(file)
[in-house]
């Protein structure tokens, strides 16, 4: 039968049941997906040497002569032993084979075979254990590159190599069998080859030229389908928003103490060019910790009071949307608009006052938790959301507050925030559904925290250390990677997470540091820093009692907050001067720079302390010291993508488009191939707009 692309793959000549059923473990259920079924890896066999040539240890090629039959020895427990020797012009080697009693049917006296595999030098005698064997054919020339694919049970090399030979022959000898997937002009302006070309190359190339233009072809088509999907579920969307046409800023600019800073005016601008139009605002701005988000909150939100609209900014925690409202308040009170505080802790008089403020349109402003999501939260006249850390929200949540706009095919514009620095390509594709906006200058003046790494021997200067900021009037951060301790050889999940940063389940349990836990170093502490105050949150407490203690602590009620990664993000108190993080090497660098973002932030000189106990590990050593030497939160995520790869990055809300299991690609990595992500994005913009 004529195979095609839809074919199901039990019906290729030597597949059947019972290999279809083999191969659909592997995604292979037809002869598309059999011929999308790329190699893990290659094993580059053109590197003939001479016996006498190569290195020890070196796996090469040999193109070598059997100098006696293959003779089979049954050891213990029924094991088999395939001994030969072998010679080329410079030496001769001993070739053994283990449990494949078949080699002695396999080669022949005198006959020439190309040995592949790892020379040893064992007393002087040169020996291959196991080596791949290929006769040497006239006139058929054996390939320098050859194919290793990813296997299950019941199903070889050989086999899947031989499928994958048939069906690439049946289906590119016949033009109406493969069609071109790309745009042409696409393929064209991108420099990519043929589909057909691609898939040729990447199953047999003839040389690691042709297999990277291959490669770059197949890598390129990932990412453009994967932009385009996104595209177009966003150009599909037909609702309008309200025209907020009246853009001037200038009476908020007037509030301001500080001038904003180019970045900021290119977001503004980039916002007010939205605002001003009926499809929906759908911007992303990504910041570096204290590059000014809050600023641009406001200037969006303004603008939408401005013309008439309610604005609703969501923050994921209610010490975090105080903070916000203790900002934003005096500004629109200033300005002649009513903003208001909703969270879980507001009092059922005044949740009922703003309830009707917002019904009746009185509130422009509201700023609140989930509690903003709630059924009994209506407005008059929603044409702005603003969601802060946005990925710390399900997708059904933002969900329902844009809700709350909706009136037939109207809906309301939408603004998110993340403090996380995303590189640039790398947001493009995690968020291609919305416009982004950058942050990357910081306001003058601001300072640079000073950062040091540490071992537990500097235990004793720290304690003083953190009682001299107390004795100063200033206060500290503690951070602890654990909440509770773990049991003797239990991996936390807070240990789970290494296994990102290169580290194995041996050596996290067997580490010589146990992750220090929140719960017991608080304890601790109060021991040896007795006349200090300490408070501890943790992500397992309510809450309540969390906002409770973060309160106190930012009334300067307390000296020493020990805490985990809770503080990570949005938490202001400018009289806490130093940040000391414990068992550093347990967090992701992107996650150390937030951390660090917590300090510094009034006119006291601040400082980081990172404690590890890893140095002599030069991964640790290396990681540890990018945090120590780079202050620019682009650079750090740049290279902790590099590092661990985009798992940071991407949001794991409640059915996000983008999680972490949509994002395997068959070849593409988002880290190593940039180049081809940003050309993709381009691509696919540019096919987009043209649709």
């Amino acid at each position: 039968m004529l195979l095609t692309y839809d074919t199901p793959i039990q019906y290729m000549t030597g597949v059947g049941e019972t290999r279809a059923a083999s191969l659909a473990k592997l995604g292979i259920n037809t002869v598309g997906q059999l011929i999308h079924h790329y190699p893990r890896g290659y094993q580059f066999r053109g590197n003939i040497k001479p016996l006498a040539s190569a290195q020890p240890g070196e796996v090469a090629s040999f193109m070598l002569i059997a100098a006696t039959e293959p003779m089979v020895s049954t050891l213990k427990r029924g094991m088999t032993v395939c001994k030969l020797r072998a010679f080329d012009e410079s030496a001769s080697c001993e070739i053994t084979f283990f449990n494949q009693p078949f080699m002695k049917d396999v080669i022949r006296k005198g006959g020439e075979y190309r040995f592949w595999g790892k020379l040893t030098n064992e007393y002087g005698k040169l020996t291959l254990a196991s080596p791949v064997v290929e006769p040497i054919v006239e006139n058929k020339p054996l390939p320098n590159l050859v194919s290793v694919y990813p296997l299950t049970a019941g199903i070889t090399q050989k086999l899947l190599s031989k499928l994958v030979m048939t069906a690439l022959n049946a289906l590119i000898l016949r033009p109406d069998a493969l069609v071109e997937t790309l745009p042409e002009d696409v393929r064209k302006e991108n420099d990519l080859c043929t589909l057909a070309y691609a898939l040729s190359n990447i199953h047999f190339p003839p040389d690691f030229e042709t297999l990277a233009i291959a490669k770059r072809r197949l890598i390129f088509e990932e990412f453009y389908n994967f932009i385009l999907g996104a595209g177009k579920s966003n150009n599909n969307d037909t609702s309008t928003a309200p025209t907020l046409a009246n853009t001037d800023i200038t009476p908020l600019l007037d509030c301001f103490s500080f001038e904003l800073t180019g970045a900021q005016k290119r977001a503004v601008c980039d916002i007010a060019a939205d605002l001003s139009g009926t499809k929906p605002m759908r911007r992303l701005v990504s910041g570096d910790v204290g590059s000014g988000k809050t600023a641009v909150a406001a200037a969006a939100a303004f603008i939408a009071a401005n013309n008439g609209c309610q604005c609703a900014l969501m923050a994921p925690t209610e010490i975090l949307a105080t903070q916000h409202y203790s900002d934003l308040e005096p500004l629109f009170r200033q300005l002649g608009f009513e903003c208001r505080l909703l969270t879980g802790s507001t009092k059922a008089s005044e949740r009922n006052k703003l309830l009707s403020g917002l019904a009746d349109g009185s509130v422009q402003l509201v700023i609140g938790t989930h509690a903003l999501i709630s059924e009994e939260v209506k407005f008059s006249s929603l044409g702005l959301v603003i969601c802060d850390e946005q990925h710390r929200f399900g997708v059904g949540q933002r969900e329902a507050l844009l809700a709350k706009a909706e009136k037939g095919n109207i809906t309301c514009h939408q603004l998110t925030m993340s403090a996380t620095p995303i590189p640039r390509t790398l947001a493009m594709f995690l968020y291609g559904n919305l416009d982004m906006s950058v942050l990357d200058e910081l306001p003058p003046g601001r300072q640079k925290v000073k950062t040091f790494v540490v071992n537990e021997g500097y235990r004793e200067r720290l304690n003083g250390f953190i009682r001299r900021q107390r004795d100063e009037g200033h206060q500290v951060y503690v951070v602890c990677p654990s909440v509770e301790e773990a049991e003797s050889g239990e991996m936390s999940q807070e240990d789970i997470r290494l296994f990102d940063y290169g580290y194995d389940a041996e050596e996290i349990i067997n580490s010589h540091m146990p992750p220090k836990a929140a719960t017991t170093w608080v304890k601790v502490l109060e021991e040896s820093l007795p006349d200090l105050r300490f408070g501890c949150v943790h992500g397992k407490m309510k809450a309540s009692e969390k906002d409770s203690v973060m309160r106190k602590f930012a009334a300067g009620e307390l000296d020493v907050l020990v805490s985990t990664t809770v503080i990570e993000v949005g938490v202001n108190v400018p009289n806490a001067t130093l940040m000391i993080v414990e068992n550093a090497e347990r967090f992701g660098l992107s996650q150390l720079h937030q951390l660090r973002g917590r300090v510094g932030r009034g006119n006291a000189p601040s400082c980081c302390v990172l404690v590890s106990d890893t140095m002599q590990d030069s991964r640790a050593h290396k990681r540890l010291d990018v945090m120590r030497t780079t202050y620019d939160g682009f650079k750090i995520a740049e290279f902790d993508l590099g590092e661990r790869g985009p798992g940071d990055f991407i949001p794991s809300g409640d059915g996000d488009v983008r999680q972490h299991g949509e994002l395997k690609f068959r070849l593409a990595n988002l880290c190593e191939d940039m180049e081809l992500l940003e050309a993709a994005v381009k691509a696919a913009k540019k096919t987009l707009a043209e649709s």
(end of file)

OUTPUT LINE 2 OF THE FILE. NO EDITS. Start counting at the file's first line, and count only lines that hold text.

């Protein structure tokens, strides 16, 4: 039968049941997906040497002569032993084979075979254990590159190599069998080859030229389908928003103490060019910790009071949307608009006052938790959301507050925030559904925290250390990677997470540091820093009692907050001067720079302390010291993508488009191939707009 692309793959000549059923473990259920079924890896066999040539240890090629039959020895427990020797012009080697009693049917006296595999030098005698064997054919020339694919049970090399030979022959000898997937002009302006070309190359190339233009072809088509999907579920969307046409800023600019800073005016601008139009605002701005988000909150939100609209900014925690409202308040009170505080802790008089403020349109402003999501939260006249850390929200949540706009095919514009620095390509594709906006200058003046790494021997200067900021009037951060301790050889999940940063389940349990836990170093502490105050949150407490203690602590009620990664993000108190993080090497660098973002932030000189106990590990050593030497939160995520790869990055809300299991690609990595992500994005913009 004529195979095609839809074919199901039990019906290729030597597949059947019972290999279809083999191969659909592997995604292979037809002869598309059999011929999308790329190699893990290659094993580059053109590197003939001479016996006498190569290195020890070196796996090469040999193109070598059997100098006696293959003779089979049954050891213990029924094991088999395939001994030969072998010679080329410079030496001769001993070739053994283990449990494949078949080699002695396999080669022949005198006959020439190309040995592949790892020379040893064992007393002087040169020996291959196991080596791949290929006769040497006239006139058929054996390939320098050859194919290793990813296997299950019941199903070889050989086999899947031989499928994958048939069906690439049946289906590119016949033009109406493969069609071109790309745009042409696409393929064209991108420099990519043929589909057909691609898939040729990447199953047999003839040389690691042709297999990277291959490669770059197949890598390129990932990412453009994967932009385009996104595209177009966003150009599909037909609702309008309200025209907020009246853009001037200038009476908020007037509030301001500080001038904003180019970045900021290119977001503004980039916002007010939205605002001003009926499809929906759908911007992303990504910041570096204290590059000014809050600023641009406001200037969006303004603008939408401005013309008439309610604005609703969501923050994921209610010490975090105080903070916000203790900002934003005096500004629109200033300005002649009513903003208001909703969270879980507001009092059922005044949740009922703003309830009707917002019904009746009185509130422009509201700023609140989930509690903003709630059924009994209506407005008059929603044409702005603003969601802060946005990925710390399900997708059904933002969900329902844009809700709350909706009136037939109207809906309301939408603004998110993340403090996380995303590189640039790398947001493009995690968020291609919305416009982004950058942050990357910081306001003058601001300072640079000073950062040091540490071992537990500097235990004793720290304690003083953190009682001299107390004795100063200033206060500290503690951070602890654990909440509770773990049991003797239990991996936390807070240990789970290494296994990102290169580290194995041996050596996290067997580490010589146990992750220090929140719960017991608080304890601790109060021991040896007795006349200090300490408070501890943790992500397992309510809450309540969390906002409770973060309160106190930012009334300067307390000296020493020990805490985990809770503080990570949005938490202001400018009289806490130093940040000391414990068992550093347990967090992701992107996650150390937030951390660090917590300090510094009034006119006291601040400082980081990172404690590890890893140095002599030069991964640790290396990681540890990018945090120590780079202050620019682009650079750090740049290279902790590099590092661990985009798992940071991407949001794991409640059915996000983008999680972490949509994002395997068959070849593409988002880290190593940039180049081809940003050309993709381009691509696919540019096919987009043209649709």